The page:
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Attorney says rape defendants should remain anonymous: Part I

Earlier this month, we wrote about the accusations against Dominique Strauss-Kahn (DSK), former head of the International Monetary Fund. The rape charges against him are likely to be dropped, but he has already suffered damage to his reputation, his finances and his future prospects as a result of the charges.

There are countless examples of famous people who will be remembered for allegations of rape despite being acquitted. For many of us, names like Kobe Bryant, David Copperfield and Michael Flatley are all associated with the memory that they were accused.

Defendants who were not already famous may have even more to lose from a false rape allegation because they were not known in the media until rape charges surfaced. In light of the recent doubts about DSK's accuser, many have called for the end of the media parade known as the "perp walk."

However, this may not be enough to protect the reputation of the accused. In a recent article, famous criminal defense attorney Roy Black wrote that those who are charged with rape should have their identities remain anonymous until or unless there is a conviction.

He points out that the media already censors itself when it comes to protecting the identity of the alleged victim. In addition to respecting privacy, news reporters and editors realize there are dangers associated with publicly naming an accuser.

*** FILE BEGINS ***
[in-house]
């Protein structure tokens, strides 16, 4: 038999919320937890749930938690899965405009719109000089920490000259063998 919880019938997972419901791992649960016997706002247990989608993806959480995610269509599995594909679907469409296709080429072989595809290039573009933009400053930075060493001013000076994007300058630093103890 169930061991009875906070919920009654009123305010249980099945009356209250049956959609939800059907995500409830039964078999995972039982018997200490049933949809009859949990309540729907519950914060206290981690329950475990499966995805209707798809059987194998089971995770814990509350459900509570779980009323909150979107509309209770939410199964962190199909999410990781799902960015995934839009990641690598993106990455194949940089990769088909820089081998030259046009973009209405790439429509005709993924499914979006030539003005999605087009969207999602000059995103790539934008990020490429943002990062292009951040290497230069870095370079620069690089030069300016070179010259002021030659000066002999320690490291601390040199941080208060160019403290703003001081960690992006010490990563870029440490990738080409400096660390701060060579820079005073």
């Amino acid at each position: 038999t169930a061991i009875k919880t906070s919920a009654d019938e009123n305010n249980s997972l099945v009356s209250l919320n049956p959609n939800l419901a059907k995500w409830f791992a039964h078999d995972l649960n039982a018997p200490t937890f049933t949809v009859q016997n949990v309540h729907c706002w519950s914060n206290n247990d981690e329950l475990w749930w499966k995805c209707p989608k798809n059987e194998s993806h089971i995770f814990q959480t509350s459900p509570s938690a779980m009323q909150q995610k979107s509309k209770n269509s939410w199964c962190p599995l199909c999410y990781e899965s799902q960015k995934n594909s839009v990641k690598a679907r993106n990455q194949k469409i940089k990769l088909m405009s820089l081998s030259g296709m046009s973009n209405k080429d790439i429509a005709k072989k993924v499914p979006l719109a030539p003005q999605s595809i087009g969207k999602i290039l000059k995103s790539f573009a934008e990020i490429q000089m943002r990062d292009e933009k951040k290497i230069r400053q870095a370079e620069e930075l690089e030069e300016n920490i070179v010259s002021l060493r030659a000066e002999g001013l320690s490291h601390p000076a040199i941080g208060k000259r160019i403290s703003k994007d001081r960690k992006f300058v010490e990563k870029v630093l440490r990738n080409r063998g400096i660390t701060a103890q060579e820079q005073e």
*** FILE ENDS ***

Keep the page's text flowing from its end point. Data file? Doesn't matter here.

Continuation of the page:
Considering the dangers faced by the accused, there is a good argument to be made for keeping the defendant's identity anonymous as well. If we are innocent until proven guilty, why should the defendant be publicly shamed while the accuser receives protections of anonymity?

Black also points out that false allegations of rape happen much more frequently than false allegations of other crimes. One study examined rape charges at two state universities over a three-year period. Researchers found that 50 percent of accusations turned out to be false. Another nine-year study of one city in the Midwest found that 41 percent of rape accusations were false.

Check back next week as we continue our discussion. We'll talk about changes to the legal system that have made it harder for the accused to receive a balanced and fair criminal defense.

Source: salon.com, "Why we should protect those accused of rape," Roy Black, 27 July 2011

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